Laetitia Eido

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Laëtitia Eïdo
Laetitia Eido - Interview (cropped).jpg
Laetitia Eido, 2017
Born
Ardèche, France
OccupationActress
Years active2008–present
Known forFauda television series

Laëtitia Eïdo is a French actress of mixed ethnicity.[1] She is best known for her roles as Fadhma n'Soumer in the 2014 film of the same name, Fahima in Eran Riklis' Dancing Arabs, and Dr. Shirin El Abed in the Israeli political thriller television series Fauda.

Early life[edit]

Eïdo was born to a French father and Lebanese mother.[1] She was born and raised in the south of France in Ardèche, a Department situated close to Lyon.[1]

Eïdo is of Christian-Muslim heritage. In addition, she has some Lebanese Jewish family that came to Israel in the 1970s.[1] and her Lebanese grandfather, murdered on the morning of the Sabra and Shatila massacre, had Jewish origins.[2] She says that her Muslim mother met with criticism when she married Eïdo's Christian father, and said that it is this inheritance which forces her to go beyond religious or ethnic divisions.[2]

Acting career[edit]

Eïdo has played the roles of strong women both on the big and small screens.[2]

In 2014, she took on the role of Fahdma N'Soumer, a drama film shot in the Algerian Berber mountains in the Kabyle language, she takes on the traits of a resistant woman who repels the first French invasion in 1850.[2]

That same year she played Fahima in the drama Dancing Arabs (“A Borrowed Identity” in the US), directed by Eran Riklis.[3]

In 2015, she landed her break-through role as Dr. Shirin El Abed in the Israeli political thriller television series Fauda. She plays a Palestinian doctor working in the West Bank, who becomes romantically involved with an Israeli special forces officer working undercover as an Arab.[1] In a 2017 interview for Arte, Eïdo stated that the series "opens the door for both Israelis and Palestinians in regards to what's going on with their neighbors".[4] She was met with criticism from some of her fellow Lebanese for participating in Fauda which is an Israeli production.[3] Eïdo hesitated when considering to take on the role, but finally agreed when the producers made it clear to her that the show would portray both sides in a fair and balanced way.[5]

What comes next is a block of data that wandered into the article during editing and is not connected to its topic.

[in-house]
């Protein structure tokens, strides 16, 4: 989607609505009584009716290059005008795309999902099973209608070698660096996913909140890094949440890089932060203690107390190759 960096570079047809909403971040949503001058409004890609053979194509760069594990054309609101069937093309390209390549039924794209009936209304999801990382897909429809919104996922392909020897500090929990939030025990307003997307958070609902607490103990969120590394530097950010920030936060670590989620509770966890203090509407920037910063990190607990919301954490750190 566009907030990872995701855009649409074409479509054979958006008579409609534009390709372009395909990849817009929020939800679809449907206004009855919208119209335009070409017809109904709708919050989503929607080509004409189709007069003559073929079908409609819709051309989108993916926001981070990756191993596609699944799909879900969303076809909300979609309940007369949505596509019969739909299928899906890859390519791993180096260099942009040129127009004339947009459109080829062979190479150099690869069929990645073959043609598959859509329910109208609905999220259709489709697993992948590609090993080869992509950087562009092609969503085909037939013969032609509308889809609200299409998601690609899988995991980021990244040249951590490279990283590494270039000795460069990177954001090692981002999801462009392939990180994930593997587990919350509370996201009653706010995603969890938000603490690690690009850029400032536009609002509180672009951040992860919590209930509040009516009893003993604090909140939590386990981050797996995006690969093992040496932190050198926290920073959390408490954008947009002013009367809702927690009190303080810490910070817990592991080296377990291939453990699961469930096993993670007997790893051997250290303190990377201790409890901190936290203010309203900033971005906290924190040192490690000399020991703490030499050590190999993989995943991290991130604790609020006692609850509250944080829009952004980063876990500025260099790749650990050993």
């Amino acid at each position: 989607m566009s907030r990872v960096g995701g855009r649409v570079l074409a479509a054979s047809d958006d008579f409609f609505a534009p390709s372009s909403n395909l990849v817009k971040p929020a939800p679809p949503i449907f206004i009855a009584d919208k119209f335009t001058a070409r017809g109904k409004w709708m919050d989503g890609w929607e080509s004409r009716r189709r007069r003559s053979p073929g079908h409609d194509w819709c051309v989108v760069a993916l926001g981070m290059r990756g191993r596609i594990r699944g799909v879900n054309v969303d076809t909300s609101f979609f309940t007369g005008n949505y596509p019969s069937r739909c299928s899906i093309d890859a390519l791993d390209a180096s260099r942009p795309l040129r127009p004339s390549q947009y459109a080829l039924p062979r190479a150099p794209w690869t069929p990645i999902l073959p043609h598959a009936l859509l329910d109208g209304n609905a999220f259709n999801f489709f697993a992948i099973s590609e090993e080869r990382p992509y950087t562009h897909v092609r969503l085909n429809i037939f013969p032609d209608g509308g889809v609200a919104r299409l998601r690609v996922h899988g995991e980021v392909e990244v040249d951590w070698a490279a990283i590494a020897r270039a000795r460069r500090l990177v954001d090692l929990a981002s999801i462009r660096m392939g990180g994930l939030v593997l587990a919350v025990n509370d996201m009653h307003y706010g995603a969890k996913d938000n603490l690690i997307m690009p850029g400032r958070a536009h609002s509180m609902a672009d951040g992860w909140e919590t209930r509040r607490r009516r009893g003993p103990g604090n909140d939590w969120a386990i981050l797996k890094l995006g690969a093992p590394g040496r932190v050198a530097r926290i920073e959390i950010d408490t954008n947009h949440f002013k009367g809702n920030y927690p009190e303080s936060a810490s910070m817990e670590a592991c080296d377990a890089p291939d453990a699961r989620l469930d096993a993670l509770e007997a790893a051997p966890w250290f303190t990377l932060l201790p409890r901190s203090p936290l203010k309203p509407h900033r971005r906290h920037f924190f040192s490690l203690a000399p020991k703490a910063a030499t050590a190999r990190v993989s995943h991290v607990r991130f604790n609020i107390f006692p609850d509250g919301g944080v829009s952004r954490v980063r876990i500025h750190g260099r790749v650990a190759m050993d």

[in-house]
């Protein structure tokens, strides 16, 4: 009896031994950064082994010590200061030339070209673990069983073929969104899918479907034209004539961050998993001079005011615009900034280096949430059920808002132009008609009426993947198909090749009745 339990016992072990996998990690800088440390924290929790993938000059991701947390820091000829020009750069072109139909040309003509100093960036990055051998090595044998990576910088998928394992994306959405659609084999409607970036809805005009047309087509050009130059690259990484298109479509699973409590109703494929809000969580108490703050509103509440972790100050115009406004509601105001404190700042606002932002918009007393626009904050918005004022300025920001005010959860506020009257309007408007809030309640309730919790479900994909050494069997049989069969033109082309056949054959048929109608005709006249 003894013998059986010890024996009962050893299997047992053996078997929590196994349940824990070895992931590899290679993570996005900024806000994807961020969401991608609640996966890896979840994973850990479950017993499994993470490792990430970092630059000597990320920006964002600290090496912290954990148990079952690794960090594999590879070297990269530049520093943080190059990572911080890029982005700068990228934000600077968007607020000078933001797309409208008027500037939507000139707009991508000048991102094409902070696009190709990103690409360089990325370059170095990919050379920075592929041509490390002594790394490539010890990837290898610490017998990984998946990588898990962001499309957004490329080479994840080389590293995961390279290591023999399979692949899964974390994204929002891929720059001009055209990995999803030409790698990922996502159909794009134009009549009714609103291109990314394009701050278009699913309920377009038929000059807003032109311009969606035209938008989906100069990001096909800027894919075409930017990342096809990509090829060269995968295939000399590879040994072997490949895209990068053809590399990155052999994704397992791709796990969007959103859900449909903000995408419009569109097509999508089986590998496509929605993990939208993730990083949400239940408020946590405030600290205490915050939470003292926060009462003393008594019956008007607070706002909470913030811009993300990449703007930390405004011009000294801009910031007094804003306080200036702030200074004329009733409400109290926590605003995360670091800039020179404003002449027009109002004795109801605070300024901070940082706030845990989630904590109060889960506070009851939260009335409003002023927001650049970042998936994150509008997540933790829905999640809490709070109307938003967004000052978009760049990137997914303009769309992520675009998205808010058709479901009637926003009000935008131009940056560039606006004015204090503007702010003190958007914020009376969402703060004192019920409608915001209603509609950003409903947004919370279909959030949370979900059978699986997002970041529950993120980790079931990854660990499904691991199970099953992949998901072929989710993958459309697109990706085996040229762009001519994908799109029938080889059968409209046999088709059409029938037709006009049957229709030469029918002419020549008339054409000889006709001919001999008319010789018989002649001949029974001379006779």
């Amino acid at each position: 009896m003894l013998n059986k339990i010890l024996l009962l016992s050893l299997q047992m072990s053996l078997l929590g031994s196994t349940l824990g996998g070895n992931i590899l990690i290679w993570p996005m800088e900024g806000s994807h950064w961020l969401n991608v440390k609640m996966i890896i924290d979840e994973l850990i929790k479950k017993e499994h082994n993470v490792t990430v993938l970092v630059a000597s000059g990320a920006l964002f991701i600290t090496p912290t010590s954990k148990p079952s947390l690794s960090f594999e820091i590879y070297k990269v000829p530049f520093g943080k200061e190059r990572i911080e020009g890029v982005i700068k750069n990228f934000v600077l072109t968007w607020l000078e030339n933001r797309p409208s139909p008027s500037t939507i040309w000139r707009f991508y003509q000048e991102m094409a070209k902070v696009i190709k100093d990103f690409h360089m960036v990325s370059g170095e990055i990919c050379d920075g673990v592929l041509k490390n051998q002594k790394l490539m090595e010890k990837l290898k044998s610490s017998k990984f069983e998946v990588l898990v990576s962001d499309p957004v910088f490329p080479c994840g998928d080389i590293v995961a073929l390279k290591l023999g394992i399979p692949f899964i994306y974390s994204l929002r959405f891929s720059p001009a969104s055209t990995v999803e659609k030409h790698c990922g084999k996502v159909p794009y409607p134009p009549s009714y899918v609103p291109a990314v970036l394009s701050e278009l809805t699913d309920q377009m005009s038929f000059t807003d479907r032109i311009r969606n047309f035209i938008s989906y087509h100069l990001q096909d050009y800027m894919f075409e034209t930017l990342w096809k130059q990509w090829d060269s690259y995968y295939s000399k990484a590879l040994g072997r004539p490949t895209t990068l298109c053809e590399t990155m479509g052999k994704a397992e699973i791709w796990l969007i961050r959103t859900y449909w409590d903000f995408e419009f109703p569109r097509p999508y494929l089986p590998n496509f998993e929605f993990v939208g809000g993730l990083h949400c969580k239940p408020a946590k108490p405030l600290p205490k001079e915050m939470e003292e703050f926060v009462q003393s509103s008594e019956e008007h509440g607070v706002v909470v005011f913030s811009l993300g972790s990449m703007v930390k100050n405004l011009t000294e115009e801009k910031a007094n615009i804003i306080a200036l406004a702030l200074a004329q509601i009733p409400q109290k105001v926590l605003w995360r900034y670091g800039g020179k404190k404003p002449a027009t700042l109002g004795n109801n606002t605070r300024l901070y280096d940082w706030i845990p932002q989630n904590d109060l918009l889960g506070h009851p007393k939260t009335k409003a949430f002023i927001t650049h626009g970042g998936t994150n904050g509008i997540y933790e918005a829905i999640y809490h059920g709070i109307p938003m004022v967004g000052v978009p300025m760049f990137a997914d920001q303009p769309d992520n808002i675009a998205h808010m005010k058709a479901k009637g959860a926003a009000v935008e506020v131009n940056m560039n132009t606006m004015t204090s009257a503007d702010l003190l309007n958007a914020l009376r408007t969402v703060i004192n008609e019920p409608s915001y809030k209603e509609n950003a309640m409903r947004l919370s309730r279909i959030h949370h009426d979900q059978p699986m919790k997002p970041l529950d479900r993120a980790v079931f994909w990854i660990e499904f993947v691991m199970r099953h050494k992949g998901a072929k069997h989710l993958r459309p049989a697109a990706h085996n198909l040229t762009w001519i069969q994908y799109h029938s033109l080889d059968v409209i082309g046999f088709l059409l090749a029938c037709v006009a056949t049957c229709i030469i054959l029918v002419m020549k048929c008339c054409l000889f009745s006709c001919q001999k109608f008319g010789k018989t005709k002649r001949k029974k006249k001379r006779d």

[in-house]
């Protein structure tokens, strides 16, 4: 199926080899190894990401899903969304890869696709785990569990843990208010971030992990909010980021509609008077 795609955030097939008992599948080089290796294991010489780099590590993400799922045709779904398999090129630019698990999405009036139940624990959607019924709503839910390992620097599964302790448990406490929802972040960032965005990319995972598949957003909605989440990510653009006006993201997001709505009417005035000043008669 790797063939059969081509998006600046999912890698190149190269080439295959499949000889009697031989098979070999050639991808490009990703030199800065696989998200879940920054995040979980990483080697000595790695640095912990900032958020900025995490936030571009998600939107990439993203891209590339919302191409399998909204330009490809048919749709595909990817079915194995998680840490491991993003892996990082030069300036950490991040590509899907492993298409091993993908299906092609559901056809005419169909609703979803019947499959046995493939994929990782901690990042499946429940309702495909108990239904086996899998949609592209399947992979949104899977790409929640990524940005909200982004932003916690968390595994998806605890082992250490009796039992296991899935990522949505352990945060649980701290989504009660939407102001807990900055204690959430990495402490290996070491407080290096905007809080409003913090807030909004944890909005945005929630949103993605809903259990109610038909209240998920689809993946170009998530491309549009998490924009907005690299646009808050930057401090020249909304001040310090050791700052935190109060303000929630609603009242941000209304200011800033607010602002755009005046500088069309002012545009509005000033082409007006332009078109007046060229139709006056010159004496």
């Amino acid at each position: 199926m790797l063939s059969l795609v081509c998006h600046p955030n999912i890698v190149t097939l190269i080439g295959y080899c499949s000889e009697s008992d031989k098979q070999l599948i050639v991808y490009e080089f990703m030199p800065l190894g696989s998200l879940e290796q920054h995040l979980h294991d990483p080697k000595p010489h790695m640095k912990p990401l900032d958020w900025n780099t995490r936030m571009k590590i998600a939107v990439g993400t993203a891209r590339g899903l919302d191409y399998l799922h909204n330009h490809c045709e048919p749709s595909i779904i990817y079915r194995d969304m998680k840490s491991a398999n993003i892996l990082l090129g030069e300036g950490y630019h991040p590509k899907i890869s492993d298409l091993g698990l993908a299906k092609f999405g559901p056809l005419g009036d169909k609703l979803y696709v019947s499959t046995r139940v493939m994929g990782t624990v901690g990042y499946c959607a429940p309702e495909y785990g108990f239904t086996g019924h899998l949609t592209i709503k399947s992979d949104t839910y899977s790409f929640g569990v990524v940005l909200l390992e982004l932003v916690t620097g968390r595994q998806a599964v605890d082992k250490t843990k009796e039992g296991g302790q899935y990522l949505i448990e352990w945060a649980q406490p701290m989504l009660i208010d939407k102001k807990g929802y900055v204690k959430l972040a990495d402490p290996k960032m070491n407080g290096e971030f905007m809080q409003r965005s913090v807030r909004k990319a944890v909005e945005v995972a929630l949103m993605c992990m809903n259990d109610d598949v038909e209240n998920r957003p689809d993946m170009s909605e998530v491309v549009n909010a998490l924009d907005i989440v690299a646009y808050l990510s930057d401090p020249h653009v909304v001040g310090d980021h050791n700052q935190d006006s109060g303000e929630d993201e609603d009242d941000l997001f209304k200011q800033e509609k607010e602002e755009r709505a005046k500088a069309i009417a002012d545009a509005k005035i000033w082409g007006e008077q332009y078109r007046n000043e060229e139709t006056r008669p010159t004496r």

In 2016, in Holy Air she took on the role of a Christian Arab from Nazareth who teaches sex education.[2][6]

Awards[edit]

  • Best Actress - Views of the world Film Fest Montreal (Fadhma n'Soumer feat), 2016
  • Best Actress - Sotigui Awards - FESPACO (Fadhma n'Soumer feat.film), 2016

Filmography[edit]

Year Title Role Notes
2008 E Mille Lila (short)
2008 Doom-Doom Copine boite 1 (TV Series)
2008 Paname Follie's L'espagnole
2009 La marche des crabes Sarah (short)
2010 Hero Corp Eshana
2011 The Destiny of Rome Cleopatra (TV Series)
2011 L'histoire d'une mère La mére
2011 Suerte
2012 Mollement, un samedi matin Myassa
2012 Strike Back Markunda (TV Series)
2012 Article 23 Nès, la maîtresse du Président de la Banque
2014 Dancing Arabs Fahima
2014 Fadhma N'Soumer Fadhma N'Soumer
2015 Land of Nothing Aria
2015 Ella Ella (short)
2016 The12Project Born
2017 YES I DO (TV Series)
2017 Holy Air Lamia
2017 Tel Aviv on Fire Maisa
2015-2017 Fauda Dr. Shirin El Abed (TV Series)
2018 Vole comme un papillon
2018 Orgasme et Violons ELLE (short)

References[edit]

  1. ^ a b c d e Berrin, Danielle (15 November 2017). "Q&A with Laëtitia Eïdo: Actress Wants Her Work to Be a 'Link Between People'". Jewish Journal. Retrieved 9 January 2018.
  2. ^ a b c d e Lesme, Anthony (3 January 2018). "Laëtitia Eïdo, actrice à la lisière de plusieurs mondes et bâtisseuse de paix" (in French). TV5Monde. Retrieved 9 January 2018.
  3. ^ a b Shavit, Avner (19 March 2015). "Let it Laëtitia: Interview with Laëtitia Eïdo about "Dancing Arabs", "Fauda" and Peace" (in Hebrew). Walla!. Retrieved 9 January 2018.
  4. ^ ""Fauda", une série TV entre deux mondes" (in French). Arte. 19 September 2017. Retrieved 9 January 2018.
  5. ^ Edot, Galit (29 April 2015). "Why Did Laëtitia Eïdo Hesitate to Play an Arab Who Has an Affair with a Jew?". Maariv (in Hebrew). Retrieved 9 January 2018.
  6. ^ [1]

External links[edit]